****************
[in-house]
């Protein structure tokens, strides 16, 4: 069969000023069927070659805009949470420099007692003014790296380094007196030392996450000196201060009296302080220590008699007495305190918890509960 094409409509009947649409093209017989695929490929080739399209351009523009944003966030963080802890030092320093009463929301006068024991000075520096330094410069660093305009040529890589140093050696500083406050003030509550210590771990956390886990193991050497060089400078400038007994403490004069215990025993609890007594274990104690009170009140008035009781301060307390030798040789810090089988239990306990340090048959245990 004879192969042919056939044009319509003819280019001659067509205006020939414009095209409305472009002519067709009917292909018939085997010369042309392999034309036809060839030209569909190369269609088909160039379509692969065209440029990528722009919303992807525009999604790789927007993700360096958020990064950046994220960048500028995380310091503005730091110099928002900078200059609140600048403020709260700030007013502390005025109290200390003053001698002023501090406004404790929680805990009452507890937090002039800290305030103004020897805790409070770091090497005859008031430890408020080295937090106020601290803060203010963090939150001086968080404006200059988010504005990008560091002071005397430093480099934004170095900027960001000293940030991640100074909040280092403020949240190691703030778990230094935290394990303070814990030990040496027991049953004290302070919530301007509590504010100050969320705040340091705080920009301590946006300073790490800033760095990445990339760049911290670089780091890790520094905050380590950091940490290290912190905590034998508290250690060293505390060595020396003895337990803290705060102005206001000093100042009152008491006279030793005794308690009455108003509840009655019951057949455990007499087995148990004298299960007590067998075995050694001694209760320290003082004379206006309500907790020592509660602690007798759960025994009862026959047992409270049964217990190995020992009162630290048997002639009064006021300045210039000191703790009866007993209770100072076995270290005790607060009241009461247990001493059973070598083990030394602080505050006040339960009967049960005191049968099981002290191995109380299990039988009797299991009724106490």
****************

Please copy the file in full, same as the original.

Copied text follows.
[in-house]
């Protein structure tokens, strides 16, 4: 069969000023069927070659805009949470420099007692003014790296380094007196030392996450000196201060009296302080220590008699007495305190918890509960 094409409509009947649409093209017989695929490929080739399209351009523009944003966030963080802890030092320093009463929301006068024991000075520096330094410069660093305009040529890589140093050696500083406050003030509550210590771990956390886990193991050497060089400078400038007994403490004069215990025993609890007594274990104690009170009140008035009781301060307390030798040789810090089988239990306990340090048959245990 004879192969042919056939044009319509003819280019001659067509205006020939414009095209409305472009002519067709009917292909018939085997010369042309392999034309036809060839030209569909190369269609088909160039379509692969065209440029990528722009919303992807525009999604790789927007993700360096958020990064950046994220960048500028995380310091503005730091110099928002900078200059609140600048403020709260700030007013502390005025109290200390003053001698002023501090406004404790929680805990009452507890937090002039800290305030103004020897805790409070770091090497005859008031430890408020080295937090106020601290803060203010963090939150001086968080404006200059988010504005990008560091002071005397430093480099934004170095900027960001000293940030991640100074909040280092403020949240190691703030778990230094935290394990303070814990030990040496027991049953004290302070919530301007509590504010100050969320705040340091705080920009301590946006300073790490800033760095990445990339760049911290670089780091890790520094905050380590950091940490290290912190905590034998508290250690060293505390060595020396003895337990803290705060102005206001000093100042009152008491006279030793005794308690009455108003509840009655019951057949455990007499087995148990004298299960007590067998075995050694001694209760320290003082004379206006309500907790020592509660602690007798759960025994009862026959047992409270049964217990190995020992009162630290048997002639009064006021300045210039000191703790009866007993209770100072076995270290005790607060009241009461247990001493059973070598083990030394602080505050006040339960009967049960005191049968099981002290191995109380299990039988009797299991009724106490």